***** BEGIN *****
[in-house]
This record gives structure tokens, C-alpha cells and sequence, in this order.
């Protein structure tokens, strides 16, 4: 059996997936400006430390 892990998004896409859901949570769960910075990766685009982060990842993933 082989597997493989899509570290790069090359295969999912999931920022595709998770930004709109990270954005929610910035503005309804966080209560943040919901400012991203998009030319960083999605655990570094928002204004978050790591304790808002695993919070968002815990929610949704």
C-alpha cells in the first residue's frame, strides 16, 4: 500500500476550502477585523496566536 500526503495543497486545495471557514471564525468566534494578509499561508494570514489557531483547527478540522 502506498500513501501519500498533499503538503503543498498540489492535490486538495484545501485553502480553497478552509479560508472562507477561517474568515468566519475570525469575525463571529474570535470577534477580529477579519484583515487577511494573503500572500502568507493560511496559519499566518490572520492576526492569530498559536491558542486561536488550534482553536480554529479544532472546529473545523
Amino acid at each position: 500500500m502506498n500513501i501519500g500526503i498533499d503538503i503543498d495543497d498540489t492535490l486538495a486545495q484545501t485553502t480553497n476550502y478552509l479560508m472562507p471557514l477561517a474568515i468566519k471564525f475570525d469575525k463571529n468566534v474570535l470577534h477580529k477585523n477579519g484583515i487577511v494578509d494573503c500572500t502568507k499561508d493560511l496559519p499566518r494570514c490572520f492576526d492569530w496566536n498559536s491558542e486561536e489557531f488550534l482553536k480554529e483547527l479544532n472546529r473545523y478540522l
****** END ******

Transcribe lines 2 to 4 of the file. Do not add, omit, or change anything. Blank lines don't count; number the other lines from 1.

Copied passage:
This record gives structure tokens, C-alpha cells and sequence, in this order.
């Protein structure tokens, strides 16, 4: 059996997936400006430390 892990998004896409859901949570769960910075990766685009982060990842993933 082989597997493989899509570290790069090359295969999912999931920022595709998770930004709109990270954005929610910035503005309804966080209560943040919901400012991203998009030319960083999605655990570094928002204004978050790591304790808002695993919070968002815990929610949704």
C-alpha cells in the first residue's frame, strides 16, 4: 500500500476550502477585523496566536 500526503495543497486545495471557514471564525468566534494578509499561508494570514489557531483547527478540522 502506498500513501501519500498533499503538503503543498498540489492535490486538495484545501485553502480553497478552509479560508472562507477561517474568515468566519475570525469575525463571529474570535470577534477580529477579519484583515487577511494573503500572500502568507493560511496559519499566518490572520492576526492569530498559536491558542486561536488550534482553536480554529479544532472546529473545523